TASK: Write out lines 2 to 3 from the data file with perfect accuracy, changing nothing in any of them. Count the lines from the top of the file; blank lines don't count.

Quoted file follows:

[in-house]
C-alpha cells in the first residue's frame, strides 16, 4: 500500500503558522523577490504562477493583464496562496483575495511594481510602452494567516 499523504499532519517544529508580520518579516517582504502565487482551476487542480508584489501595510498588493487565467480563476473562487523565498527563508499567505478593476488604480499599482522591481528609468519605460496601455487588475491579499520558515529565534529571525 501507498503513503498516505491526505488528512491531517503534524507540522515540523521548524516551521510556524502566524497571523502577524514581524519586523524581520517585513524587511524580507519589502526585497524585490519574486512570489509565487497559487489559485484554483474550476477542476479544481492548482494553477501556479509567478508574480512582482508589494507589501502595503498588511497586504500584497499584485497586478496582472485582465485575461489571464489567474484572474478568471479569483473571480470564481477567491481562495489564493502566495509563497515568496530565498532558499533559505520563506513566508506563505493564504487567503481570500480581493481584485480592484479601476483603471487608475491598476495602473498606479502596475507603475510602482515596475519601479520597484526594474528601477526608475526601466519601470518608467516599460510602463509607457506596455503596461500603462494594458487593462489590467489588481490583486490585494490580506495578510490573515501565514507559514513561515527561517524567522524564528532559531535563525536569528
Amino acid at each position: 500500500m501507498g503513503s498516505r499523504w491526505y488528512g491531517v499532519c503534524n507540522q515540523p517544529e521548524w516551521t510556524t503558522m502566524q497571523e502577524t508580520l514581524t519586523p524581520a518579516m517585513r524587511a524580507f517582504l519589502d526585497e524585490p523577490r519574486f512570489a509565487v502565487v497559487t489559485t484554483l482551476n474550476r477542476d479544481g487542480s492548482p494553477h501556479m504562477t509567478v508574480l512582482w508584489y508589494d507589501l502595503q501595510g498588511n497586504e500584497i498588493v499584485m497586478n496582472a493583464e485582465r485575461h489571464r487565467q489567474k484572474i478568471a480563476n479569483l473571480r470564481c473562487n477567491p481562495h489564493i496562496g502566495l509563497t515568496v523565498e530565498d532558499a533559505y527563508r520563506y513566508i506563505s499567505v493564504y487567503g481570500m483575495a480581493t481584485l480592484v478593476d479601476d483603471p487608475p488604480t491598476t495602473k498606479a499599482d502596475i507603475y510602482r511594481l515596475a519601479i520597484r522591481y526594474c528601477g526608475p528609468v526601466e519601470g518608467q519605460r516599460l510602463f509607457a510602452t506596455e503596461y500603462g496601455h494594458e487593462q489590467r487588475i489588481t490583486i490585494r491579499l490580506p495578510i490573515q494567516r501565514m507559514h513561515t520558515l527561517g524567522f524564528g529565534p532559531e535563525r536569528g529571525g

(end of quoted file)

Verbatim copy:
C-alpha cells in the first residue's frame, strides 16, 4: 500500500503558522523577490504562477493583464496562496483575495511594481510602452494567516 499523504499532519517544529508580520518579516517582504502565487482551476487542480508584489501595510498588493487565467480563476473562487523565498527563508499567505478593476488604480499599482522591481528609468519605460496601455487588475491579499520558515529565534529571525 501507498503513503498516505491526505488528512491531517503534524507540522515540523521548524516551521510556524502566524497571523502577524514581524519586523524581520517585513524587511524580507519589502526585497524585490519574486512570489509565487497559487489559485484554483474550476477542476479544481492548482494553477501556479509567478508574480512582482508589494507589501502595503498588511497586504500584497499584485497586478496582472485582465485575461489571464489567474484572474478568471479569483473571480470564481477567491481562495489564493502566495509563497515568496530565498532558499533559505520563506513566508506563505493564504487567503481570500480581493481584485480592484479601476483603471487608475491598476495602473498606479502596475507603475510602482515596475519601479520597484526594474528601477526608475526601466519601470518608467516599460510602463509607457506596455503596461500603462494594458487593462489590467489588481490583486490585494490580506495578510490573515501565514507559514513561515527561517524567522524564528532559531535563525536569528
Amino acid at each position: 500500500m501507498g503513503s498516505r499523504w491526505y488528512g491531517v499532519c503534524n507540522q515540523p517544529e521548524w516551521t510556524t503558522m502566524q497571523e502577524t508580520l514581524t519586523p524581520a518579516m517585513r524587511a524580507f517582504l519589502d526585497e524585490p523577490r519574486f512570489a509565487v502565487v497559487t489559485t484554483l482551476n474550476r477542476d479544481g487542480s492548482p494553477h501556479m504562477t509567478v508574480l512582482w508584489y508589494d507589501l502595503q501595510g498588511n497586504e500584497i498588493v499584485m497586478n496582472a493583464e485582465r485575461h489571464r487565467q489567474k484572474i478568471a480563476n479569483l473571480r470564481c473562487n477567491p481562495h489564493i496562496g502566495l509563497t515568496v523565498e530565498d532558499a533559505y527563508r520563506y513566508i506563505s499567505v493564504y487567503g481570500m483575495a480581493t481584485l480592484v478593476d479601476d483603471p487608475p488604480t491598476t495602473k498606479a499599482d502596475i507603475y510602482r511594481l515596475a519601479i520597484r522591481y526594474c528601477g526608475p528609468v526601466e519601470g518608467q519605460r516599460l510602463f509607457a510602452t506596455e503596461y500603462g496601455h494594458e487593462q489590467r487588475i489588481t490583486i490585494r491579499l490580506p495578510i490573515q494567516r501565514m507559514h513561515t520558515l527561517g524567522f524564528g529565534p532559531e535563525r536569528g529571525g